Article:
If you have DVT, your doctor will talk with you about whether graduated compression stockings are a good choice for you. Stockings come in varying “strengths” that apply different amount of pressure. They are available as thigh-high or knee-high stockings. Your doctor will let you know which is the most appropriate type for you.

What are the symptoms of DVT?

About half of people with DVT don't have any symptoms at all until the clot breaks away. The other half have some early-warning symptoms indicating presence of a clot:

  • Swelling of the affected leg or vessels of the leg
  • Increased warmth in the leg
  • Redness or other discoloration
  • Leg pain

    In a few individuals the first sign of DVT can be the chest pain associated with a PE. The warning signs and symptoms of a pulmonary embolism include:

    • Chest pain or discomfort. This pain or discomfort usually gets worse when you take a deep breath or when you cough.
    • Sudden onset of shortness of breath. This is a very common symptom
    • Fast heart and breathing rates
    • Lightheaded or dizzy
    • Fainting spells
    • Coughing up blood
    • Heightened sense of anxiety (something is not right)

    Who is typically affected by DVT?

    Clots that lead to deep vein thrombosis tend to form because one of three things happens:

    1. The vein is damaged, either physically, by a chemical or radiation, or by a bodily process like an autoimmune response.
    2. The blood is thicker than normal. Hormonal medications (including birth control pills) can cause this, as can some hereditary disorders.
    3. Blood flow is slowed, usually because of reduced movement.

    DVT risk factors

    The specific factors that increase one's risk include:

    • Damage to a vein from trauma (such as a fracture or a serious injury to a muscle — especially car accidents) or from major surgery (particularly anywhere from the abdomen on down)
    • Slow blood flow, which can be caused by:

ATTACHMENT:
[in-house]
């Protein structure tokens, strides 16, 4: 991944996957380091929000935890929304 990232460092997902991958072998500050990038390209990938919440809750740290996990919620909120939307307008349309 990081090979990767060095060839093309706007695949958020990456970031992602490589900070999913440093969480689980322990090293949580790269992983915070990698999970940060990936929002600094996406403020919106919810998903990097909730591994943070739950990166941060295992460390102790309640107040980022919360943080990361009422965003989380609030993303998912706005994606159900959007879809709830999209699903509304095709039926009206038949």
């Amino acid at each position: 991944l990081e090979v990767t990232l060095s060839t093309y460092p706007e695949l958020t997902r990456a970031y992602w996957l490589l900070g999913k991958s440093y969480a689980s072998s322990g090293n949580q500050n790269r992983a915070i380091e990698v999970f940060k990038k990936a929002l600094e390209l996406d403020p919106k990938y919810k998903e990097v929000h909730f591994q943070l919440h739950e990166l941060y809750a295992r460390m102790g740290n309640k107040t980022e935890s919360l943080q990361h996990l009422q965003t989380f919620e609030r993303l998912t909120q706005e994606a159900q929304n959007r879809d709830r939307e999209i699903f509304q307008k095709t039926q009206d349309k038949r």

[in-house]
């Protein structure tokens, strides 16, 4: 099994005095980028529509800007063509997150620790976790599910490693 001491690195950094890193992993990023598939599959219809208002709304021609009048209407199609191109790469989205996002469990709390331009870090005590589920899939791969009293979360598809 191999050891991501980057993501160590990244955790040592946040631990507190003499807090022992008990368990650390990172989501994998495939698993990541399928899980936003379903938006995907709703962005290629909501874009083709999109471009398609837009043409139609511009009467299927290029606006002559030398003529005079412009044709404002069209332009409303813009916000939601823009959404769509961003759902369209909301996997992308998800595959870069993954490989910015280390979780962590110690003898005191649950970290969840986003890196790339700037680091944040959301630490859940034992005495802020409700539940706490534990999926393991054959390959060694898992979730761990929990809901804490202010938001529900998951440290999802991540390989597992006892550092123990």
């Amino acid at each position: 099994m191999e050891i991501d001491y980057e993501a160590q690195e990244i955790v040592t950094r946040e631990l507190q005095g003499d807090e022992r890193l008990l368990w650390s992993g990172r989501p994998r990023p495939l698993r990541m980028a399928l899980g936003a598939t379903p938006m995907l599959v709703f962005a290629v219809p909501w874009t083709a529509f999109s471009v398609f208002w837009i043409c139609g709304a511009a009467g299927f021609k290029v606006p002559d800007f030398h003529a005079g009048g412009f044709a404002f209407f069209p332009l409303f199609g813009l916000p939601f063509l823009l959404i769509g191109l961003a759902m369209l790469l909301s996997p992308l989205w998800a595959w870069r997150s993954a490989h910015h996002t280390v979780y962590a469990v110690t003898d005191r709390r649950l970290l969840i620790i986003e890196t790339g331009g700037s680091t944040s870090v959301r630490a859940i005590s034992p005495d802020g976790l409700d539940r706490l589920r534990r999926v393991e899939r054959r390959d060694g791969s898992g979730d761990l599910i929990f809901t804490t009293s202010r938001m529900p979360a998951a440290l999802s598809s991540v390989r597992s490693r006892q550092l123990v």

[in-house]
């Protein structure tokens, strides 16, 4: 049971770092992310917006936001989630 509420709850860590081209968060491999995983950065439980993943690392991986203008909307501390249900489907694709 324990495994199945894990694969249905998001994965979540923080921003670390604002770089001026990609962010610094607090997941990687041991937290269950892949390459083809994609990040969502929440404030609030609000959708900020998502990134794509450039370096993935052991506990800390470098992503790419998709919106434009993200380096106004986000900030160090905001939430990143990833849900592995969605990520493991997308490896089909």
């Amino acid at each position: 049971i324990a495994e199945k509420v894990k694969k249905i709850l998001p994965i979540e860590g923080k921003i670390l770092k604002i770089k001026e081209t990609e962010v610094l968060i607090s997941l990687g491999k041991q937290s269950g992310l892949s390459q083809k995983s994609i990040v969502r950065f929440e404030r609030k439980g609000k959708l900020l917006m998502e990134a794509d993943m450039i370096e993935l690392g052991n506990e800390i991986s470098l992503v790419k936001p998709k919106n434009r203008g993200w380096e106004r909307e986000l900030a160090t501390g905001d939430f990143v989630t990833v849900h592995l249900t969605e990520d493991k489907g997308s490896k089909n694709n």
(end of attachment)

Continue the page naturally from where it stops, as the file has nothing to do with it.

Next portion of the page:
• Limited movement (for example, leg in a cast)
      • Extended periods of sitting, like when working or traveling (and sitting with legs crossed is worse)
      • Prolonged bed rest
    • Increased estrogen, such as from birth control pills and certain hormone replacement therapies, which can make blood thicker and more likely to clot
    • Pregnancy (up to six weeks post-birth)
    • Previous history or family history of DVT
    • Factor V Leiden (an inherited blood-factor condition which causes increased clotting but doesn't always lead to DVT)
    • Certain diseases, such as heart disease (especially heart failure), lung disease, cancer treatment and inflammatory bowel disease (also called ulcerative colitis or Crohn’s disease)
    • Placement of a central venous catheter
    • Obesity
    • Smoking
    • Age (as you get older, your risk increases)

    DVT is not related to varicose veins, which form in more superficial vessels, and varicose veins are not a risk factor for DVT.

    How common are blood clots after surgery

    Hospital data both from Europe and North America indicates that DVT occurs in at least 10-25% of surgical patients. Many of these clots are identified and treated, but some are missed and cause pulmonary embolism. Hospital data in North America indicate that clots in the lung occur in 1-3% of patients undergoing surgery.

    How can DVT be prevented?

    One of the best ways to prevent blood clots and DVT is to incorporate physical activity into your day. You don’t need to start running marathons, but as little as half an hour of exercise can make a big difference. Other ways to incorporate activity include:

    • When you are at work, take frequent breaks to get up and walk around
    • Make frequent stops on long road trips to get out and stretch your legs
    • If you are on a long flight, get out of your seat and move around during the flight

    Other ways to prevent blood clots or DVT include:

    • If you are unable to move around much during your trip, wear compression stockings
    • Drink plenty of water
    • Quit smoking
    • Changing birth control methods
    • If you have a family history of DVT, consult your doctor about taking daily low-dose aspirin, or a prescription blood thinner
    • Elevate your legs when you are lying down to aid blood flow

    DVT prevalence and public awareness

    The precise number of people affected by DVT/PE is unknown, although as many as 900,000 people could be affected (1 to 2 per 1,000) each year in the United States.

    James Stewart, Heavy D, and David Bloom died of pulmonary embolism. While Jimmy Stewart was able to live to his “elder years,” both Heavy D and David Bloom were taken during their prime. It’s unfortunate that venous thromboembolism rarely gets press until those in the public eye are afflicted.

    While media attention of DVT/PE is improving, a phone survey of over 1000 people revealed the following about public awareness of DVT:

    • 74% - little or no awareness
    • 57% - unable to name any common risk factors
    • 95% - physician had never discussed with them